If you grew up with film photography then you will no doubt remember the plethora of processing labs in supermarkets, high street chemists and photo retailers. These labs were geared towards processing and printing the large volume of colour film that was being shot.
Despite evolving into online or mini-lab services catering primarily to digital prints, there are still many colour facilities on the high street, whereas the options for black & white film have always remained relatively limited. This is mainly because black & white film requires different chemicals and high street lab equipment was rarely configured for this process – justifiable given the once significant market share of colour film. While colour films would be processed in store, a black & white film would typically be outsourced to a specialist lab, or in larger chains sent to a central-processing facility. This often meant that the swift turnaround you could expect from your local lab was just not possible with black & white film.
Black & white labs
While you may not find dedicated black & white labs on the high street, there are some excellent options that offer processing, prints, scanning and enlargement services. Some, such as harmanlab.com or metroimaging.co.uk, also offer true black & white prints from digital files, thus avoiding metamerism: colour shifts under different lighting caused when printing a black & white image using colour.
You may wonder why, in an article about processing your own film, I have started by talking about labs. Well, I have started this way because, typically, this is the path that most photographers take. It is therefore important to understand the options available as well as the context and merits of each. While the number of black & white labs is still fewer than colour ones, it is far easier to process a black & white film at home than it is to process a colour film. This makes home processing an excellent choice that all black & white film photographers should try.
When to retain control
As photographers we know that capturing the image is only part of the process. That final image is rarely concluded in-camera, and in both film and digital photography we have further options and control over how that image will look.
While people are generally familiar with the concept of darkroom printing as the precursor to certain Photoshop techniques, many don’t appreciate that when processing your film, the choice of chemicals and development times can also affect the final look of the negatives (and therefore your images).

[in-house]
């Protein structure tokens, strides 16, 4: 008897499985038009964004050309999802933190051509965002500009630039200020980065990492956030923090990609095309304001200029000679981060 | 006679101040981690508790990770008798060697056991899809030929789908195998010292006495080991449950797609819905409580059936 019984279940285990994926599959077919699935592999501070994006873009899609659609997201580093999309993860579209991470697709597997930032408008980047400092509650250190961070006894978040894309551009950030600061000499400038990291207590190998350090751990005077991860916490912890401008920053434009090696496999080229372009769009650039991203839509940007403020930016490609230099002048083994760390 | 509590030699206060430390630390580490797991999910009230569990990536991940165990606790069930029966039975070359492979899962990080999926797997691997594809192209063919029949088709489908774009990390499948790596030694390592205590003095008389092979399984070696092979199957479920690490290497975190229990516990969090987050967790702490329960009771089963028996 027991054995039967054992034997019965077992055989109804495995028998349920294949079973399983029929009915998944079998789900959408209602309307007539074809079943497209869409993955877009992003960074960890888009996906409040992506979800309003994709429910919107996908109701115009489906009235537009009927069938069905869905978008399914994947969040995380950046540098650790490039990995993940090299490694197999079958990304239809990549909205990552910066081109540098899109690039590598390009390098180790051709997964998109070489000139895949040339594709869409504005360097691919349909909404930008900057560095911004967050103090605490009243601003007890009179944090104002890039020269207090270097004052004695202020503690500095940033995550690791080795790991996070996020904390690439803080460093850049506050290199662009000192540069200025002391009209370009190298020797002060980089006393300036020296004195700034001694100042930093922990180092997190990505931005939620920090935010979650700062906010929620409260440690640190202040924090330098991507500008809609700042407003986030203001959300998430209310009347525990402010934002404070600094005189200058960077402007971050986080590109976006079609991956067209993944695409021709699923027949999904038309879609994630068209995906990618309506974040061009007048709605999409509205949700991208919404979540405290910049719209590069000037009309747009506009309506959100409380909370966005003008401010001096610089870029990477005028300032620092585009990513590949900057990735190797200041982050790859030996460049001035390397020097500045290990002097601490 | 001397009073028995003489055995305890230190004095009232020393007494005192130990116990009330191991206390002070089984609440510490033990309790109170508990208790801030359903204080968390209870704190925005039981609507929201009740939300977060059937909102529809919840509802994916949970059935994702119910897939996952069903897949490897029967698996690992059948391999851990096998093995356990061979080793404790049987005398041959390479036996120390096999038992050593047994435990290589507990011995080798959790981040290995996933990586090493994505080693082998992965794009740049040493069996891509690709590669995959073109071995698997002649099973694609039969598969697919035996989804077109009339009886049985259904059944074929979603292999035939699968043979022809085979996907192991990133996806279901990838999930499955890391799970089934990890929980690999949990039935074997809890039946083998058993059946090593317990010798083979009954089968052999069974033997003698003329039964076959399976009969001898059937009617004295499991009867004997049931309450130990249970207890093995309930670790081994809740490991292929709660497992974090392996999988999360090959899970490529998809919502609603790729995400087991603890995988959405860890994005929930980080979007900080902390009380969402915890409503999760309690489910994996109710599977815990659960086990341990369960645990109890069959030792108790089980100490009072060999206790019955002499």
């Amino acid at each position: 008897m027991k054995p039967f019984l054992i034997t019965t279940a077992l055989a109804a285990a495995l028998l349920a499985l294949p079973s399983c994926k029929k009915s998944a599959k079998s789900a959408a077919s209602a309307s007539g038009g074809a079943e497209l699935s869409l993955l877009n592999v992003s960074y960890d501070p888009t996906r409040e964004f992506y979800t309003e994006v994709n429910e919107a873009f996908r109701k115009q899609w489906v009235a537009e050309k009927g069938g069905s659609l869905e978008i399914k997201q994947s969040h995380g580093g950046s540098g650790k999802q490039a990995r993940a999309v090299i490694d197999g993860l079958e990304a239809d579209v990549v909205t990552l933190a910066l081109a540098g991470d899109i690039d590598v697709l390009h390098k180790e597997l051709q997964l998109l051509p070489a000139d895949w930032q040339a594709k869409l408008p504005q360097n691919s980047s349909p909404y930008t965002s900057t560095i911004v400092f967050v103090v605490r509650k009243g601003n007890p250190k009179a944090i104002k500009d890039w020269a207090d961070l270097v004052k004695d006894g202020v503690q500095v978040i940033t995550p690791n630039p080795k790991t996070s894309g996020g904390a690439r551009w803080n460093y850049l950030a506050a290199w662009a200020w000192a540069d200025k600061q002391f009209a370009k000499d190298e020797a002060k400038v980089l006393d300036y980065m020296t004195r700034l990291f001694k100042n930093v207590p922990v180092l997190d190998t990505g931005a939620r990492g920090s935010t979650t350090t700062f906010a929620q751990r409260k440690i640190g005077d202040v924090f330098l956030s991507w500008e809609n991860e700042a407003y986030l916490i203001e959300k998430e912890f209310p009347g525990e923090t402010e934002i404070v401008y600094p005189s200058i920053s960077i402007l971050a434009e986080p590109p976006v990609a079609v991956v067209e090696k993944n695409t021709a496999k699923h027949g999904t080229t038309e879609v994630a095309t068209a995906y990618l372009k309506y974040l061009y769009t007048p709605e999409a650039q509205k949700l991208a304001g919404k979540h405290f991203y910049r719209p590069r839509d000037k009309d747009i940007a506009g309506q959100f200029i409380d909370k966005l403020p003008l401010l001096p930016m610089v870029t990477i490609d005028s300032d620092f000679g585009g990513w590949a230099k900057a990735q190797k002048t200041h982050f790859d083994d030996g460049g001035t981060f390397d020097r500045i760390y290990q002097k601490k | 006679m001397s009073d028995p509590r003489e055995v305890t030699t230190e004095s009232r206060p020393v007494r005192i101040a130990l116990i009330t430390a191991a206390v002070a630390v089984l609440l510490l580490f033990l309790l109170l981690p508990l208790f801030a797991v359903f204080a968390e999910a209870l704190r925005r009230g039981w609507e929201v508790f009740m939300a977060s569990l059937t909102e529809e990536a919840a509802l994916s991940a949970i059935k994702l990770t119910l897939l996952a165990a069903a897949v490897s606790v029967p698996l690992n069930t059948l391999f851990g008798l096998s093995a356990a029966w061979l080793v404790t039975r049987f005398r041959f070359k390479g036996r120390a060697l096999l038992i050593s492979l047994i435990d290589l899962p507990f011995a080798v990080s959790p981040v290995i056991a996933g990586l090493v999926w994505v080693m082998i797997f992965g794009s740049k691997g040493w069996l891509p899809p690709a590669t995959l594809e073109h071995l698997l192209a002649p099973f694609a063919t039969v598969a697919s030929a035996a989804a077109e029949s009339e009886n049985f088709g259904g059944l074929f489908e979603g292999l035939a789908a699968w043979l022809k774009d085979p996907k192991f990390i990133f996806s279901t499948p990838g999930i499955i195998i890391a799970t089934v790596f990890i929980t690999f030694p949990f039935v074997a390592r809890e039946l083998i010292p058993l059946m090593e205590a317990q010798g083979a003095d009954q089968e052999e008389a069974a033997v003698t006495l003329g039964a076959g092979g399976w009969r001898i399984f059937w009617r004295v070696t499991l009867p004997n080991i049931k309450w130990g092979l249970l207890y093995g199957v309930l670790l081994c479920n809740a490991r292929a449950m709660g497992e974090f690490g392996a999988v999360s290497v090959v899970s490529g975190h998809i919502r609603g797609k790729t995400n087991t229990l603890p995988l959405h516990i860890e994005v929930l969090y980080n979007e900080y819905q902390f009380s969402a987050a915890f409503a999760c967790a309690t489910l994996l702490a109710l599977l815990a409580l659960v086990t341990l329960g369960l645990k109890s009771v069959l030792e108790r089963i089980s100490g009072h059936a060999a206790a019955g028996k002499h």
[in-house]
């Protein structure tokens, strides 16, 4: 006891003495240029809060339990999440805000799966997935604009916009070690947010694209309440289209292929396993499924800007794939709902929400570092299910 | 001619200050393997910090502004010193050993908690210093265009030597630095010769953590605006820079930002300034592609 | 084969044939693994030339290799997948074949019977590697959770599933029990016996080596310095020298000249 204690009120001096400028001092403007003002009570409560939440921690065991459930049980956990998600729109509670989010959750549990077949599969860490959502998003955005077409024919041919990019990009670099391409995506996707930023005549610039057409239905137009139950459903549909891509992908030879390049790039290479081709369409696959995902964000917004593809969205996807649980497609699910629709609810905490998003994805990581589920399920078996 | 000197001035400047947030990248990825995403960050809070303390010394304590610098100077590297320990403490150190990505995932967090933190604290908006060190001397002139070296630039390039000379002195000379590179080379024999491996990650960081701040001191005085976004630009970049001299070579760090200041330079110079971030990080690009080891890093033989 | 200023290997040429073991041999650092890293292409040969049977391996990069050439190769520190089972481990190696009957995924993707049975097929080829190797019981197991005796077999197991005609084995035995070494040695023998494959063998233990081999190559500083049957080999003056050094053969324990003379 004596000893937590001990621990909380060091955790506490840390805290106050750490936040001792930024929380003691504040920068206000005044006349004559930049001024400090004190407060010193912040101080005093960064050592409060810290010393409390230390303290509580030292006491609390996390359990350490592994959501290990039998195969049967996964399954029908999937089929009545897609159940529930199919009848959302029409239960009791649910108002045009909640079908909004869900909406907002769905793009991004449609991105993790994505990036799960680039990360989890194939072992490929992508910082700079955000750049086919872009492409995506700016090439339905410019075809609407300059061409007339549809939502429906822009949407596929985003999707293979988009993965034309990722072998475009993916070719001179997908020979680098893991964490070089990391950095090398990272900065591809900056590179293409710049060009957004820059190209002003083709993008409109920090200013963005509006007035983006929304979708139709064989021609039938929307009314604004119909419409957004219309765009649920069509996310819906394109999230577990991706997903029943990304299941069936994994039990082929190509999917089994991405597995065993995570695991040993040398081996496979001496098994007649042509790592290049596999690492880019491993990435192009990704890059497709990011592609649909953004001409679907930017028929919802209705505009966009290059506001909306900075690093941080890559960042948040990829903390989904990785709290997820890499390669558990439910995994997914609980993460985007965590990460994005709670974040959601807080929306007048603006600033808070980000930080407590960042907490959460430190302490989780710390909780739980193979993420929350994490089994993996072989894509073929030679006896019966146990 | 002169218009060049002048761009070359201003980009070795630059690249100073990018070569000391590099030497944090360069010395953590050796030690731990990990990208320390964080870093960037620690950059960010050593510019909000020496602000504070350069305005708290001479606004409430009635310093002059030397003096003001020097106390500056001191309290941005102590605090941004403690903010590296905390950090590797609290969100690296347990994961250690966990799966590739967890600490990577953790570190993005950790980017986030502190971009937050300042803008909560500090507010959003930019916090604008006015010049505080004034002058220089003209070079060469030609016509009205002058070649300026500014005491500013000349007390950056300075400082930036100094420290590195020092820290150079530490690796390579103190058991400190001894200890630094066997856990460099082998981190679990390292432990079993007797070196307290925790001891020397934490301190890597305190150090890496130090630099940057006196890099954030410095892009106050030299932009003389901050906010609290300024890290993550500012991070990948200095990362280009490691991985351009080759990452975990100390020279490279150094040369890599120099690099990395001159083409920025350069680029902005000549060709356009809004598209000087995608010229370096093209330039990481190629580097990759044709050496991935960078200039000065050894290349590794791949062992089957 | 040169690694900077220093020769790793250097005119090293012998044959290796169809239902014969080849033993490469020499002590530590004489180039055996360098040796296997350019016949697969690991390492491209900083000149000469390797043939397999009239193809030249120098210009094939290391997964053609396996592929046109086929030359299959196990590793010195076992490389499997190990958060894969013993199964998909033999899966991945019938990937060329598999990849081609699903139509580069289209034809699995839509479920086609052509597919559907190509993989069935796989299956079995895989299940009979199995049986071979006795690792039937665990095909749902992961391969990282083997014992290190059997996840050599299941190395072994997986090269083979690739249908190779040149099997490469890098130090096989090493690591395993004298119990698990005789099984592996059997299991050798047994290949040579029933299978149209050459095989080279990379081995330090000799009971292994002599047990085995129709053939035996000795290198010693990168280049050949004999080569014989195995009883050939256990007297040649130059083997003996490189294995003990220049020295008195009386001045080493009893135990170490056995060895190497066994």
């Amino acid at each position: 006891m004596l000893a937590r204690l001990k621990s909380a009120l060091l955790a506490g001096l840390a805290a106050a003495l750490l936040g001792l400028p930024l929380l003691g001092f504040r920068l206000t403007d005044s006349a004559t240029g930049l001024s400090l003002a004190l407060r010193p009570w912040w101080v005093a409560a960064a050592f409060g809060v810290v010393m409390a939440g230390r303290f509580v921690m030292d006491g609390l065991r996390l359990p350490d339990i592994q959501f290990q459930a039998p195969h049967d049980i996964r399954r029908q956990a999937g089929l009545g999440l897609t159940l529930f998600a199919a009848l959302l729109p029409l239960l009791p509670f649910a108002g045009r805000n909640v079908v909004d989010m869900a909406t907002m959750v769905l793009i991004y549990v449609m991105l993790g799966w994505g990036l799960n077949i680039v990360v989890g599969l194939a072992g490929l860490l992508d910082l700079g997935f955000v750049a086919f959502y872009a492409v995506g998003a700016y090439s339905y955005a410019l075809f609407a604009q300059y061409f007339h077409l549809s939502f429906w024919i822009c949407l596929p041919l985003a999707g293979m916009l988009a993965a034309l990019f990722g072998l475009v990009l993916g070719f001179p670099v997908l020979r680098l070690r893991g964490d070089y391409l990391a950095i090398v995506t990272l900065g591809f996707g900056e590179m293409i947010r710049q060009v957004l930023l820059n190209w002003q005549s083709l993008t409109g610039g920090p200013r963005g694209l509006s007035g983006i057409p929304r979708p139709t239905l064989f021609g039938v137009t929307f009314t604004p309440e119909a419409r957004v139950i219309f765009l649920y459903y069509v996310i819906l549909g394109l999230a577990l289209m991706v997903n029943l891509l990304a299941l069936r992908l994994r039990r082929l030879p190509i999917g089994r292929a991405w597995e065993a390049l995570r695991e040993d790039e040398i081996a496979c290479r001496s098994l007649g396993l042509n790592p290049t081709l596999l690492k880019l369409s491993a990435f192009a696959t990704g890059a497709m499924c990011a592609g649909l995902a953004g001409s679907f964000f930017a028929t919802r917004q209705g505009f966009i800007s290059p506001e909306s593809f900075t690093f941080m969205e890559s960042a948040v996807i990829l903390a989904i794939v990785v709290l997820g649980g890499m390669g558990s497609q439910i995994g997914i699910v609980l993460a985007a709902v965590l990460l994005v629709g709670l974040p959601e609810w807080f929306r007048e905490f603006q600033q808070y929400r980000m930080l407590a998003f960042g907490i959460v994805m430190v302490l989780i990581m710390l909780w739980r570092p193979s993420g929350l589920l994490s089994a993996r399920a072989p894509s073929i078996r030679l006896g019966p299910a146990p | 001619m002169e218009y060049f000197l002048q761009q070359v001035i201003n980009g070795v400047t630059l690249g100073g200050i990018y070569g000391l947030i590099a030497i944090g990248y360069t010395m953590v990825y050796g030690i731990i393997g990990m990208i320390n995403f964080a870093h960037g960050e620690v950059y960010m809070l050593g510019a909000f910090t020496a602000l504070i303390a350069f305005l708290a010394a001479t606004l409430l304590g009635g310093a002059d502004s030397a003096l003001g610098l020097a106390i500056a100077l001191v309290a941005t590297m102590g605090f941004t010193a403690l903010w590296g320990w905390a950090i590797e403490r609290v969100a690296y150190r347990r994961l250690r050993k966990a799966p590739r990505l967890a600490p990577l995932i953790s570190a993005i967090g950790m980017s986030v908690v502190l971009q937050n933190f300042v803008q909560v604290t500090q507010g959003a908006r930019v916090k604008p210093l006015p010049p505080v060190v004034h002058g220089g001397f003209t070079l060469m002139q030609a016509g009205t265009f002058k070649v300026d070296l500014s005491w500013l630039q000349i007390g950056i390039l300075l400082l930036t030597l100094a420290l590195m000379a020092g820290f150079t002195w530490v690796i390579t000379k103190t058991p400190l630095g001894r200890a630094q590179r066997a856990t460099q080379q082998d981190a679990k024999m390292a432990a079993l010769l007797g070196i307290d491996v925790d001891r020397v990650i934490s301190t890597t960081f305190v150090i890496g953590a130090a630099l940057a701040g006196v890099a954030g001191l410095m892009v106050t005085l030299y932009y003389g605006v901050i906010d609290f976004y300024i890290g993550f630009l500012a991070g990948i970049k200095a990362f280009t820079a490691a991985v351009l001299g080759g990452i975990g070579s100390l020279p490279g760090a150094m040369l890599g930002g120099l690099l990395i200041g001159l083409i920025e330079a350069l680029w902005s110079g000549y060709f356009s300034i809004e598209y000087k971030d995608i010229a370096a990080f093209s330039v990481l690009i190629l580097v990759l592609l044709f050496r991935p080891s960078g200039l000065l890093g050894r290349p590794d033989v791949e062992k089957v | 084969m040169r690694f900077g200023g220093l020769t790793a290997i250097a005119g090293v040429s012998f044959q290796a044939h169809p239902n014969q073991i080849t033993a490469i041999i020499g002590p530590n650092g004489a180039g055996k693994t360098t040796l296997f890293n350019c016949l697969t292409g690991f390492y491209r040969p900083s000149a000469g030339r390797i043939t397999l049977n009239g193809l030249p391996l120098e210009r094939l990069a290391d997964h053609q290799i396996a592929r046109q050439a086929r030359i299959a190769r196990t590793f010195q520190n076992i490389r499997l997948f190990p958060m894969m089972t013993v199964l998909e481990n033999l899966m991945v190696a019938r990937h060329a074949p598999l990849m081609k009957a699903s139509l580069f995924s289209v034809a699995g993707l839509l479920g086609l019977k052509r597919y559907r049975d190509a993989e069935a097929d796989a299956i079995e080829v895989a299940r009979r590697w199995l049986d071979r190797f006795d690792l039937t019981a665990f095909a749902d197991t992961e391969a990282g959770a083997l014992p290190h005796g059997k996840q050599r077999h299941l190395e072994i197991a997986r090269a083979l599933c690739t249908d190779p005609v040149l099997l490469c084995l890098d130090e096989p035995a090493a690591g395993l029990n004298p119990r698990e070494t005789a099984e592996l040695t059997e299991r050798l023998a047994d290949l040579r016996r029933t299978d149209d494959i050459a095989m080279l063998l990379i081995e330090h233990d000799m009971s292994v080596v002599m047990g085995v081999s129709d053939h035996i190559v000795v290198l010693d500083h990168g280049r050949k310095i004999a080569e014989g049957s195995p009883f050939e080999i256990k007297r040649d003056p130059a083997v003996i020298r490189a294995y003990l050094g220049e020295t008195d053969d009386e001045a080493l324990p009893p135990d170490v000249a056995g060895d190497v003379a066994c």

Labs will typically use the same chemicals regardless of the film stock (with processing time adjusted to the film speed and any push/pull instructions from the photographer). While this achieves a consistent and balanced output and removes any risk of processing error, you may like the way a certain chemical works with your preferred film stock, that is, exploiting the film’s speed or reducing its grain structure. Processing your own film retains that option.
Sending a film off to a lab is certainly easy and the wait to get your negatives is not excessive. However, for those who need quick access to the negs (driven by deadlines, impatience or just eagerness), then home processing definitely wins out.
The kit required to process your own film is simple and affordable. This makes the DIY route a very cost-effective method. The standard kit comprises a few specialist pieces of equipment plus a number of regular household items, which can be upgraded as needed. The only true ongoing costs are the chemicals.
Working safely with chemicals
Photo-chemicals are not hazardous; however it is always worth taking sensible precautions, such as wearing goggles or rubber gloves, to avoid skin irritations or splashes.
It is common to get drips when agitating or pouring chemicals, so clean your work surfaces thoroughly. If you use household containers to mix chemicals please do not use them again for preparing food (even after washing).
If you have any doubts or concerns when working with chemicals, check the labels on the bottles/boxes as these should contain all the necessary health and safety details as well as information on the safe handling and disposal of the chemicals. These should also be available on the manufacturer’s website in a ‘Material Safety Data Sheet’.
What can go wrong
Processing your own film is not without a degree of risk, but like anything else the more you practise, the better and more confident you will become. With that in mind I would never advise jumping into home-processing for the first time with an important roll of film.
While the process is certainly straightforward enough, and there are plenty of resources online for you to watch and learn from others doing it, understanding what can go wrong is the first step to avoiding it happening to you. There are a number of things to watch out for. Perhaps the most common problem is uneven development. This can occur for a number of reasons: the film isn’t loaded to the spiral correctly, there’s not enough chemical solution in the tank, or the tank hasn’t been agitated properly. To ensure you don’t get bubbles on the negatives, tap the tank on your work service after each set of agitations to dislodge them. Scratches are also an issue. They can be caused by dirt in changing bags, an old squeegee, or retrieving the film from the cassette.